Canada’s First Afrocentric School

The Toronto school system initiated its first Africentric school and children were greeted by an all female teaching staff, many of whom wore “African inspired fabric,” and head scarfs. Hope was expressed that children would finally learn about their “African heritage.” Actually, there have been “Afrocentric schools” for over a hundred years in the United States, they were then called, segregated schools. In a segregated school, students were taught by both male and female black skinned Americans, they learned about the heritage of those whose ancestors came from African societies and engaged in healthy self concept development.

A basic problem with an “Afrocentric” school is the assumption there is such a thing as “African” society. Teachers wore headscarfs, but in most African societies below the Sahara, few women wear such head garments. Of course, the history, culture and skin color of those from northern Africa is remarkably different from those inhabiting central Africa. I doubt if an Egyptian “African” believes there is any cultural, dress or historical linkage between his heritage and that of someone from central Africa.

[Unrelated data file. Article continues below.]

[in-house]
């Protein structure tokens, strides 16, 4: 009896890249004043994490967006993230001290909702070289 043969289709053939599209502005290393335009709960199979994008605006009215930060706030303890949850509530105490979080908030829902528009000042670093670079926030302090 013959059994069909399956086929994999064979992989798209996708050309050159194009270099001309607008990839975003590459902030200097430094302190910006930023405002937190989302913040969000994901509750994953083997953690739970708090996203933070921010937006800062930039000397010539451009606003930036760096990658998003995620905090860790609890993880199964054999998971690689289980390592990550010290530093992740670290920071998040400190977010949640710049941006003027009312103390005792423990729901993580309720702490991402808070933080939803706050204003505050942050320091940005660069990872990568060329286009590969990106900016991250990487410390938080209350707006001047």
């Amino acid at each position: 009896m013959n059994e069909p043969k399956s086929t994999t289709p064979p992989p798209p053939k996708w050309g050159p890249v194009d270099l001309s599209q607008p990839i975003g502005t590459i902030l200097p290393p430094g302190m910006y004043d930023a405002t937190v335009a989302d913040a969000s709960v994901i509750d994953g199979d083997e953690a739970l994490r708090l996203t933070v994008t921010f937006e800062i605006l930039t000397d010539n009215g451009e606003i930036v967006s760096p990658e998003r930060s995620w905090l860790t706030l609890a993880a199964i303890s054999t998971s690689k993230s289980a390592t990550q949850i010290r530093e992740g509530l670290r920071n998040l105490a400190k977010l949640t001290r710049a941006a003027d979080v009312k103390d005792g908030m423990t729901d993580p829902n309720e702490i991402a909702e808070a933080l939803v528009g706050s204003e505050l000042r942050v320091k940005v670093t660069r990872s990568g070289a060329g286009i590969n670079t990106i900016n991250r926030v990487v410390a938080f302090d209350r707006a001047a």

“Africa” is a continent, it is not a society in which people are bound together by a common heritage. The real issue for education is ensuring that children from diverse backgrounds learn both of commonalities and differences. Yes, the history of African Americans has been poorly taught in schools. So, has the history of those of Italian, Greek, Hungarian, Polish, German and a dozen other cultural groups in America. Several years ago, students of Hispanic heritage rioted over another February dealing with Black History while there was nothing about their heritage.

The issue is incorporating multiple heritages and that is an enormous task. Unfortunately, too many multiculturalists believe there is something termed, “white history.” That assumes the history and culture of a European Italian is similar to that of a European Norwegian or Pole. There is need for global education and Afrocentric schools only add to confusion and distortion in teaching history.

  • Rouyn Idley

    I am interested in imformation concerning afro-centric design…..If you have any information on how I could speak with someone….I have spent many years in Ontario and Quebec in the lat 70s and 80s in the music industry…please email me with any information regarding afrocentricity….Thank you